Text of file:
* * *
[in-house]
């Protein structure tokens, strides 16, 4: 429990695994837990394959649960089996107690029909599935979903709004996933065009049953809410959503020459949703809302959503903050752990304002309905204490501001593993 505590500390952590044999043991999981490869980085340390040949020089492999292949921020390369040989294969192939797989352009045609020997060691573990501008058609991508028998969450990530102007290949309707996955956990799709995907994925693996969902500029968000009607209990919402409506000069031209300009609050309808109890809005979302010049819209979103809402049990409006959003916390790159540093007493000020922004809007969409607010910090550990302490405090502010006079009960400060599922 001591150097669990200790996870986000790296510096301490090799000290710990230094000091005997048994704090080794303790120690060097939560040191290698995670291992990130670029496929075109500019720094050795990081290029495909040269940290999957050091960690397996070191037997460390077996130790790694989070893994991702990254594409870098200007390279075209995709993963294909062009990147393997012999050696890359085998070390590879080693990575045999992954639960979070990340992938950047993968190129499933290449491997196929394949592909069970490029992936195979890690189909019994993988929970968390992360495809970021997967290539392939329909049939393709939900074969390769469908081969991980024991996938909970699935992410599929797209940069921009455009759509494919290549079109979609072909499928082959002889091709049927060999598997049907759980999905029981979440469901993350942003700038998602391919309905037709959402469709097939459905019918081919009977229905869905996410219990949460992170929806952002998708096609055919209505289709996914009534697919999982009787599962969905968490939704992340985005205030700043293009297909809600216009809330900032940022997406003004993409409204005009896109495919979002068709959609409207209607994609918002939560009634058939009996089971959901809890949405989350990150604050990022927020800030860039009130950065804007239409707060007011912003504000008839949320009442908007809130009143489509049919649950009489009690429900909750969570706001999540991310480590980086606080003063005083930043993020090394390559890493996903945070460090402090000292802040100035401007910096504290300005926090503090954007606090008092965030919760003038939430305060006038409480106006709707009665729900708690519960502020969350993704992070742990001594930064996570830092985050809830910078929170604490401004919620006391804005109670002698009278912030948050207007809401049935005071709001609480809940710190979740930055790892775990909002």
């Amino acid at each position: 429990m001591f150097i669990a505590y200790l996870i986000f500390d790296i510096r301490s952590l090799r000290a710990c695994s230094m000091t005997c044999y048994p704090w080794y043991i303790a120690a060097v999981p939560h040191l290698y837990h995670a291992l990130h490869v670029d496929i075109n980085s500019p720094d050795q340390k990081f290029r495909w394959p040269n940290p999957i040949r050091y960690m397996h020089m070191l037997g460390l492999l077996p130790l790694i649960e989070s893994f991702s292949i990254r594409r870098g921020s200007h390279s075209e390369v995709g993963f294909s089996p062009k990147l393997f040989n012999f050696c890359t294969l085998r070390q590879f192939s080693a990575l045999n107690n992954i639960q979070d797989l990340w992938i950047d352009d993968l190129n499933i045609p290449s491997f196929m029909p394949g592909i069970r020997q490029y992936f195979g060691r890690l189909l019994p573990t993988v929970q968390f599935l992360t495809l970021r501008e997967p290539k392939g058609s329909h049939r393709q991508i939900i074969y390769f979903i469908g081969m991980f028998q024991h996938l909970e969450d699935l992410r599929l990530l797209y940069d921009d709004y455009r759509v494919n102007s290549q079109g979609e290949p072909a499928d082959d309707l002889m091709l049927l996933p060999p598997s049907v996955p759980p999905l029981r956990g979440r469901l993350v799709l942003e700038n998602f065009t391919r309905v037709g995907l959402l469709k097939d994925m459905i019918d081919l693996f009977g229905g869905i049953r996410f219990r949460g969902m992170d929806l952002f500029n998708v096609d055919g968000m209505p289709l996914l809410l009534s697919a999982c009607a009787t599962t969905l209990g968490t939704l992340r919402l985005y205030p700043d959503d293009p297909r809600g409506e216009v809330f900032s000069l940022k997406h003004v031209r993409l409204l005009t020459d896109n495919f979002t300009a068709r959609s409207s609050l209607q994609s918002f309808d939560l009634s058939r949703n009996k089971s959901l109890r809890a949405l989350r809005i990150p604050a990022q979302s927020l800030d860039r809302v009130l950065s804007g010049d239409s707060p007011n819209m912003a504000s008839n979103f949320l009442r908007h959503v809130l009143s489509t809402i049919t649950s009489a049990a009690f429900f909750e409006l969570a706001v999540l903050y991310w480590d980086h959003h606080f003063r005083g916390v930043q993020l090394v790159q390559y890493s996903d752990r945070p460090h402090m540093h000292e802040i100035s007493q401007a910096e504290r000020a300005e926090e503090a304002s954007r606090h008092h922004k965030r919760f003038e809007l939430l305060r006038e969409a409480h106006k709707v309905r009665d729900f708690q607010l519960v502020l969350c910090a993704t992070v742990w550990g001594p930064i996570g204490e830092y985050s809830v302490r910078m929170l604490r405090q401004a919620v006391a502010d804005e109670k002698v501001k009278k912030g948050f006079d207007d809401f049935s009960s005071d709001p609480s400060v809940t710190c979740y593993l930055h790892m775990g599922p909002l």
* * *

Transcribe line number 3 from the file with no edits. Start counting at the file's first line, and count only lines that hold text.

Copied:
């Amino acid at each position: 429990m001591f150097i669990a505590y200790l996870i986000f500390d790296i510096r301490s952590l090799r000290a710990c695994s230094m000091t005997c044999y048994p704090w080794y043991i303790a120690a060097v999981p939560h040191l290698y837990h995670a291992l990130h490869v670029d496929i075109n980085s500019p720094d050795q340390k990081f290029r495909w394959p040269n940290p999957i040949r050091y960690m397996h020089m070191l037997g460390l492999l077996p130790l790694i649960e989070s893994f991702s292949i990254r594409r870098g921020s200007h390279s075209e390369v995709g993963f294909s089996p062009k990147l393997f040989n012999f050696c890359t294969l085998r070390q590879f192939s080693a990575l045999n107690n992954i639960q979070d797989l990340w992938i950047d352009d993968l190129n499933i045609p290449s491997f196929m029909p394949g592909i069970r020997q490029y992936f195979g060691r890690l189909l019994p573990t993988v929970q968390f599935l992360t495809l970021r501008e997967p290539k392939g058609s329909h049939r393709q991508i939900i074969y390769f979903i469908g081969m991980f028998q024991h996938l909970e969450d699935l992410r599929l990530l797209y940069d921009d709004y455009r759509v494919n102007s290549q079109g979609e290949p072909a499928d082959d309707l002889m091709l049927l996933p060999p598997s049907v996955p759980p999905l029981r956990g979440r469901l993350v799709l942003e700038n998602f065009t391919r309905v037709g995907l959402l469709k097939d994925m459905i019918d081919l693996f009977g229905g869905i049953r996410f219990r949460g969902m992170d929806l952002f500029n998708v096609d055919g968000m209505p289709l996914l809410l009534s697919a999982c009607a009787t599962t969905l209990g968490t939704l992340r919402l985005y205030p700043d959503d293009p297909r809600g409506e216009v809330f900032s000069l940022k997406h003004v031209r993409l409204l005009t020459d896109n495919f979002t300009a068709r959609s409207s609050l209607q994609s918002f309808d939560l009634s058939r949703n009996k089971s959901l109890r809890a949405l989350r809005i990150p604050a990022q979302s927020l800030d860039r809302v009130l950065s804007g010049d239409s707060p007011n819209m912003a504000s008839n979103f949320l009442r908007h959503v809130l009143s489509t809402i049919t649950s009489a049990a009690f429900f909750e409006l969570a706001v999540l903050y991310w480590d980086h959003h606080f003063r005083g916390v930043q993020l090394v790159q390559y890493s996903d752990r945070p460090h402090m540093h000292e802040i100035s007493q401007a910096e504290r000020a300005e926090e503090a304002s954007r606090h008092h922004k965030r919760f003038e809007l939430l305060r006038e969409a409480h106006k709707v309905r009665d729900f708690q607010l519960v502020l969350c910090a993704t992070v742990w550990g001594p930064i996570g204490e830092y985050s809830v302490r910078m929170l604490r405090q401004a919620v006391a502010d804005e109670k002698v501001k009278k912030g948050f006079d207007d809401f049935s009960s005071d709001p609480s400060v809940t710190c979740y593993l930055h790892m775990g599922p909002l």